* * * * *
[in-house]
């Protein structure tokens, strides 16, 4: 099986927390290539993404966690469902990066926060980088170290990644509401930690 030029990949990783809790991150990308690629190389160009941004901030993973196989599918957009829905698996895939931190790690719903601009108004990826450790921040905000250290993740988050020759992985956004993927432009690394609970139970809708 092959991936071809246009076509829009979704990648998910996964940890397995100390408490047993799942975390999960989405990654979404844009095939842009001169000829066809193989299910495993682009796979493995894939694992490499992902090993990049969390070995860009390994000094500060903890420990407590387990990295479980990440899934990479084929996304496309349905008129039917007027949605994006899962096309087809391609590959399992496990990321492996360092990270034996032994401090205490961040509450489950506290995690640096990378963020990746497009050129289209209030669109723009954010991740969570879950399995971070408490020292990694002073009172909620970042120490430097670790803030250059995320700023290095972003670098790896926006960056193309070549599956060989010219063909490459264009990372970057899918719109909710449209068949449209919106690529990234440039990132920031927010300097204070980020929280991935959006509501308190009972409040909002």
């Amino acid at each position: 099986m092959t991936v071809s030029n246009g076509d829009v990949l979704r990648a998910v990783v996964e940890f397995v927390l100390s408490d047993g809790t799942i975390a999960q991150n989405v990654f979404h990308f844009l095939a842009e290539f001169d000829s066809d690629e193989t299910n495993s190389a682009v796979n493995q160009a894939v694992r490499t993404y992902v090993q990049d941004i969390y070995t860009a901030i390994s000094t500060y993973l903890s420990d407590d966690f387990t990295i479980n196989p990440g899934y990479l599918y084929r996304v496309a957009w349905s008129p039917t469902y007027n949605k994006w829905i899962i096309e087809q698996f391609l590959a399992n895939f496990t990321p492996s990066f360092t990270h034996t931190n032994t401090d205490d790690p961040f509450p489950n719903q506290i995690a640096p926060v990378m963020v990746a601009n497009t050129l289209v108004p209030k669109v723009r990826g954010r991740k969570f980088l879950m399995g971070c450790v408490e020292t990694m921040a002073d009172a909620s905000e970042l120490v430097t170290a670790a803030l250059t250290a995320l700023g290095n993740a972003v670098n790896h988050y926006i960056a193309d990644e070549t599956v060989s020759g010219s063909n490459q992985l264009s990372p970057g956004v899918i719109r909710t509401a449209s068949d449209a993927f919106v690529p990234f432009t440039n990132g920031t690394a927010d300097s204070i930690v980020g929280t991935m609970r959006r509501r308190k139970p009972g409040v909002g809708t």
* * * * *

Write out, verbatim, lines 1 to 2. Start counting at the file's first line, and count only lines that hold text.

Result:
[in-house]
């Protein structure tokens, strides 16, 4: 099986927390290539993404966690469902990066926060980088170290990644509401930690 030029990949990783809790991150990308690629190389160009941004901030993973196989599918957009829905698996895939931190790690719903601009108004990826450790921040905000250290993740988050020759992985956004993927432009690394609970139970809708 092959991936071809246009076509829009979704990648998910996964940890397995100390408490047993799942975390999960989405990654979404844009095939842009001169000829066809193989299910495993682009796979493995894939694992490499992902090993990049969390070995860009390994000094500060903890420990407590387990990295479980990440899934990479084929996304496309349905008129039917007027949605994006899962096309087809391609590959399992496990990321492996360092990270034996032994401090205490961040509450489950506290995690640096990378963020990746497009050129289209209030669109723009954010991740969570879950399995971070408490020292990694002073009172909620970042120490430097670790803030250059995320700023290095972003670098790896926006960056193309070549599956060989010219063909490459264009990372970057899918719109909710449209068949449209919106690529990234440039990132920031927010300097204070980020929280991935959006509501308190009972409040909002």